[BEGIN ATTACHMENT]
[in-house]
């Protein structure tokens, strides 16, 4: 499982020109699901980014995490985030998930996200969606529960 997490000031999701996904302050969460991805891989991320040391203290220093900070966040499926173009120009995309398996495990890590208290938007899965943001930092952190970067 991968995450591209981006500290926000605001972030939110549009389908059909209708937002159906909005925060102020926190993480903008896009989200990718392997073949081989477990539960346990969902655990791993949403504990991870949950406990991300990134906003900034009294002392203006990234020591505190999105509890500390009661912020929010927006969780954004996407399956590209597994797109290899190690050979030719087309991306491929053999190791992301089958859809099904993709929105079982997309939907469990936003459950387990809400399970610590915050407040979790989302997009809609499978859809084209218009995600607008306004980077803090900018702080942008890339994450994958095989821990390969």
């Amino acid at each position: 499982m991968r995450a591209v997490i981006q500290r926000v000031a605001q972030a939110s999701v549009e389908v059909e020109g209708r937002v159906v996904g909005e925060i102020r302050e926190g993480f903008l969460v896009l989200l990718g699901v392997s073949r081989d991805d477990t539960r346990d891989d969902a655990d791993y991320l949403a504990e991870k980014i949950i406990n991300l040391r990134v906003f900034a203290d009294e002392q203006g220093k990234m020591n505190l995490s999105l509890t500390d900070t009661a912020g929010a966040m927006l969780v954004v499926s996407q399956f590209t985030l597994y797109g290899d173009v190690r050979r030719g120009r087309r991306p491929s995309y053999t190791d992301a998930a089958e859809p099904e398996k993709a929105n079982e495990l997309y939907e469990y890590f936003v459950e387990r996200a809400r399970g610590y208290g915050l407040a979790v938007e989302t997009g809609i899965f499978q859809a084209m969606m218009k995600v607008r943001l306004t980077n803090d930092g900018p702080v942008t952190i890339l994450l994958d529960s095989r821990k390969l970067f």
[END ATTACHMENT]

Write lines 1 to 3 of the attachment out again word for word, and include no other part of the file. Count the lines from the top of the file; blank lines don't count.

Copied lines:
[in-house]
């Protein structure tokens, strides 16, 4: 499982020109699901980014995490985030998930996200969606529960 997490000031999701996904302050969460991805891989991320040391203290220093900070966040499926173009120009995309398996495990890590208290938007899965943001930092952190970067 991968995450591209981006500290926000605001972030939110549009389908059909209708937002159906909005925060102020926190993480903008896009989200990718392997073949081989477990539960346990969902655990791993949403504990991870949950406990991300990134906003900034009294002392203006990234020591505190999105509890500390009661912020929010927006969780954004996407399956590209597994797109290899190690050979030719087309991306491929053999190791992301089958859809099904993709929105079982997309939907469990936003459950387990809400399970610590915050407040979790989302997009809609499978859809084209218009995600607008306004980077803090900018702080942008890339994450994958095989821990390969």
């Amino acid at each position: 499982m991968r995450a591209v997490i981006q500290r926000v000031a605001q972030a939110s999701v549009e389908v059909e020109g209708r937002v159906v996904g909005e925060i102020r302050e926190g993480f903008l969460v896009l989200l990718g699901v392997s073949r081989d991805d477990t539960r346990d891989d969902a655990d791993y991320l949403a504990e991870k980014i949950i406990n991300l040391r990134v906003f900034a203290d009294e002392q203006g220093k990234m020591n505190l995490s999105l509890t500390d900070t009661a912020g929010a966040m927006l969780v954004v499926s996407q399956f590209t985030l597994y797109g290899d173009v190690r050979r030719g120009r087309r991306p491929s995309y053999t190791d992301a998930a089958e859809p099904e398996k993709a929105n079982e495990l997309y939907e469990y890590f936003v459950e387990r996200a809400r399970g610590y208290g915050l407040a979790v938007e989302t997009g809609i899965f499978q859809a084209m969606m218009k995600v607008r943001l306004t980077n803090d930092g900018p702080v942008t952190i890339l994450l994958d529960s095989r821990k390969l970067f």